Regarding the military costs of the war, its total cost so far has reached more than $40 billion as a direct cost, covering the funding of the armed forces, purchase of weapons and military equipment, soldier training, logistic support and settling the costs of over 28,000 of mercenary forces, who are costing the treasury approximately 13,000 euros per month per individual, which will exert pressure on the state’s general budget. This will lead to a significant financial deficit in the budget due to this massive military expenditure.

The government will be forced to finance this deficit either through costly borrowing or by imposing new taxes on society, which will impact the economy’s performance and growth rates in general. Recently, there has been significant pressure on the local currency (the Shekel), which has lost about 6 per cent of its value, reaching its lowest level in 8 years. The central bank had to intervene by injecting about $45 billion from its financial reserves to support the local currency and prevent its collapse. The foreign currency reserves of Israel were about $198.5 billion at the end of September 2023.

Additionally, the Israeli ministry of energy suspended the production of gas from the Tamar and Leviathan fields in the Mediterranean since the beginning of the operation.

This poses a significant obstacle to the state’s financial resources. Consequently, the insurance cost of Israeli sovereign debts has increased due to concerns about non-repayment, signaling negative expectations for future economic prospects.

The impact of the war on the overall economic activity was evident and tangible.

Israeli markets are currently experiencing a significant decline in their activities, creating new economic patterns and contributing to the destruction of some working sectors and job losses. Companies have been greatly affected, supply chains and trade disrupted, and investments have declined by over 63 per cent. Many economic and strategic projects have been postponed, leading to an expected economic growth decline of 1.8 per cent, compared to 5.6 per cent last year, according to Israeli Statistical Bureau data. Consumption patterns of Israelis have been affected due to new conditions, with shortages of certain supplies such as vegetables and fruits, previously supplied by agricultural areas in the Gaza Strip, exceeding 75 per cent. There is also a severe shortage of other daily products, forcing the government to import them from other sources at high costs to address the deficit.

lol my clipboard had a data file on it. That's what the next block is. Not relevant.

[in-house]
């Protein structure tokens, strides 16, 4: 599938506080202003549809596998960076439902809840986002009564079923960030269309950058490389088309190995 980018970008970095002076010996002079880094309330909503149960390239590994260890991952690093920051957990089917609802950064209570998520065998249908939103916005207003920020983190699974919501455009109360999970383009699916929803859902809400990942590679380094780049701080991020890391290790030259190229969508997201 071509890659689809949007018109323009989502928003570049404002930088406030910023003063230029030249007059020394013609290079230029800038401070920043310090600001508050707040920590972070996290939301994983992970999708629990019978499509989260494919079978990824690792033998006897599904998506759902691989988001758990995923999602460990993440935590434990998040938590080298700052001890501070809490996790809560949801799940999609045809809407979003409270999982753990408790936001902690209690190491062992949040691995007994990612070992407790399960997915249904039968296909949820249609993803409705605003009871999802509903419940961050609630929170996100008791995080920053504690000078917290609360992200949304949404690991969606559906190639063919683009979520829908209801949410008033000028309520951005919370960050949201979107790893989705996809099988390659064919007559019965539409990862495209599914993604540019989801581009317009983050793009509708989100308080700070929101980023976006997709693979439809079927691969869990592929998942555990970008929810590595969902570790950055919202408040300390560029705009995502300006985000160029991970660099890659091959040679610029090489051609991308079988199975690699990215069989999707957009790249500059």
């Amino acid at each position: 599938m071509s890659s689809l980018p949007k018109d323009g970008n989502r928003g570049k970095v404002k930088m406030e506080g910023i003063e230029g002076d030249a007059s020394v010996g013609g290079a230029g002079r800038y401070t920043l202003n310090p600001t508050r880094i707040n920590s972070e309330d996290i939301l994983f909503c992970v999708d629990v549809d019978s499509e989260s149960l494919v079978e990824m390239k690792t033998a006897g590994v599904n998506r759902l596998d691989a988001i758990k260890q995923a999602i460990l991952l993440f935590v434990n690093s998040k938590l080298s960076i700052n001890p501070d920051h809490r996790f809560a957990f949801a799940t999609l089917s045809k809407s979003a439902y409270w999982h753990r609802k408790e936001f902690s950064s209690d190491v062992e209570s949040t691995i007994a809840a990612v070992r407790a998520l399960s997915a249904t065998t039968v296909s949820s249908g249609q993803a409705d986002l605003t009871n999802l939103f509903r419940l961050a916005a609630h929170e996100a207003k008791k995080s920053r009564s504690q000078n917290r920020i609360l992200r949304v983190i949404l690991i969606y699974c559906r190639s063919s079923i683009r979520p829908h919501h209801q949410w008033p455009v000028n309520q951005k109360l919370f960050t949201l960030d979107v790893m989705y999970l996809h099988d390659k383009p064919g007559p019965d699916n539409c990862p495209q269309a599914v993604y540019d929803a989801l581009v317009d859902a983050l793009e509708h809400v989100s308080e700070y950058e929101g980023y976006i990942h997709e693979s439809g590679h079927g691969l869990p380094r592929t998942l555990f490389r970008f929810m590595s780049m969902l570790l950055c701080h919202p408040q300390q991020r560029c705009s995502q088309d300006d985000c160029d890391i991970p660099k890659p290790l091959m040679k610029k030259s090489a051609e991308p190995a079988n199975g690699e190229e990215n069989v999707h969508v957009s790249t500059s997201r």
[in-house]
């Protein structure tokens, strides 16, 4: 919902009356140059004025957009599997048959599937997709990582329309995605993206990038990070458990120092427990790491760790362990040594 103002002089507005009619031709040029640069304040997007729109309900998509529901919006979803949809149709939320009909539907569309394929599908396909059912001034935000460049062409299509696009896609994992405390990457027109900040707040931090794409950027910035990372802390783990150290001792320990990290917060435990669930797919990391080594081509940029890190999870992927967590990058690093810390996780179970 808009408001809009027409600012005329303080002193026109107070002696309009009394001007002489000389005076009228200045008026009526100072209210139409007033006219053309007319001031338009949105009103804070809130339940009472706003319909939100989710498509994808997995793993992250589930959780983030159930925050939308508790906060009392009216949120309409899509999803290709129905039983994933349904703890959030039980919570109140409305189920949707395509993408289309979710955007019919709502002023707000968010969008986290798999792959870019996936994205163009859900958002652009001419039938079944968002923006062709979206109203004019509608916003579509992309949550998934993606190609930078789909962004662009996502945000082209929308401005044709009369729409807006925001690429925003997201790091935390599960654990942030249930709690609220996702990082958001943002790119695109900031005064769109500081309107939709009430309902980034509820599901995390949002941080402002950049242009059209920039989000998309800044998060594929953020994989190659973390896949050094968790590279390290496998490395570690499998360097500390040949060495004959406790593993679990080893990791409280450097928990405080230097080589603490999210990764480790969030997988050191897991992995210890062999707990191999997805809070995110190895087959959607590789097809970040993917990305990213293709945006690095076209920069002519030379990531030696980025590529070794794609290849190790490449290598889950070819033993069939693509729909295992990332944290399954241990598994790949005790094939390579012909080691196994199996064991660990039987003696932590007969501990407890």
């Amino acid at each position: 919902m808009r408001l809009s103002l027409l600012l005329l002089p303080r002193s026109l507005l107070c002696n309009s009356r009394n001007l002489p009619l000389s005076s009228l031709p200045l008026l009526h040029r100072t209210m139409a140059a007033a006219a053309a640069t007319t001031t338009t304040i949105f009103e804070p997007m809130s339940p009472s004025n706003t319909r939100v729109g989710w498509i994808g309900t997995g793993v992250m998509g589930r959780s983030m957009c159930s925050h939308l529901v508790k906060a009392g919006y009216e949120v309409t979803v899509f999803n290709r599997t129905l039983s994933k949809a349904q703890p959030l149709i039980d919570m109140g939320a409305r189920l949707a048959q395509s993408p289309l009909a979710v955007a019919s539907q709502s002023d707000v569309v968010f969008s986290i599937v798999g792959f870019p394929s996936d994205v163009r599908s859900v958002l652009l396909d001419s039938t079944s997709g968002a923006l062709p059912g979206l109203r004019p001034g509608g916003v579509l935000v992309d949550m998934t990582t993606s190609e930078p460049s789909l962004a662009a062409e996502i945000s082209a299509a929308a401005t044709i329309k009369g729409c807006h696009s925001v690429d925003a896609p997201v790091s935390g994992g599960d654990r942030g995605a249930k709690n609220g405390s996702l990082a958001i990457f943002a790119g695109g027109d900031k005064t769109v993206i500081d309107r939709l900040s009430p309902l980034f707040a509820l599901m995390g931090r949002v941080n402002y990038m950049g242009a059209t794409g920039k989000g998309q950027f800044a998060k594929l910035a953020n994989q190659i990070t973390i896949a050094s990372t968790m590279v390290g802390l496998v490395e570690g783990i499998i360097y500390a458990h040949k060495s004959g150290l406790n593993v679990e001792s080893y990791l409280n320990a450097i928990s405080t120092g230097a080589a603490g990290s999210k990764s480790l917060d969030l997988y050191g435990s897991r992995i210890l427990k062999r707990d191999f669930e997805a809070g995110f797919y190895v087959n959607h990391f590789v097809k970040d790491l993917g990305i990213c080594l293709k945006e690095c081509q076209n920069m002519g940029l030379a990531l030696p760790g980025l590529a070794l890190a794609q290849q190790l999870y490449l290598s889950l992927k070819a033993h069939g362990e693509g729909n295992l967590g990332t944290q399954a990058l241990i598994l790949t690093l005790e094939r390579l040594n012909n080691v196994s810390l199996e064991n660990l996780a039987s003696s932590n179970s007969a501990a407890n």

The tourism sector in Israel, being one of the most sensitive sectors, has been greatly affected during the war. General tourism in the region and specifically in Israel has declined significantly due to security tensions and travel warnings. Central bank figures suggest that tourism was expected to contribute about $6.5 billion to the GDP by the end of the year, but until the end of the third quarter, only $3.1 billion was achieved.

Transportation and aviation sectors have suffered severely due to travel restrictions and a decrease in demand for air travel to Israel.

The Israeli aviation sector has seen a contraction or cancellation of flights, leading to Ben Gurion Airport’s operational decline. Many international airlines have canceled their flights until March 30, 2024.

 

Haider Al Majali is an economic and investment expert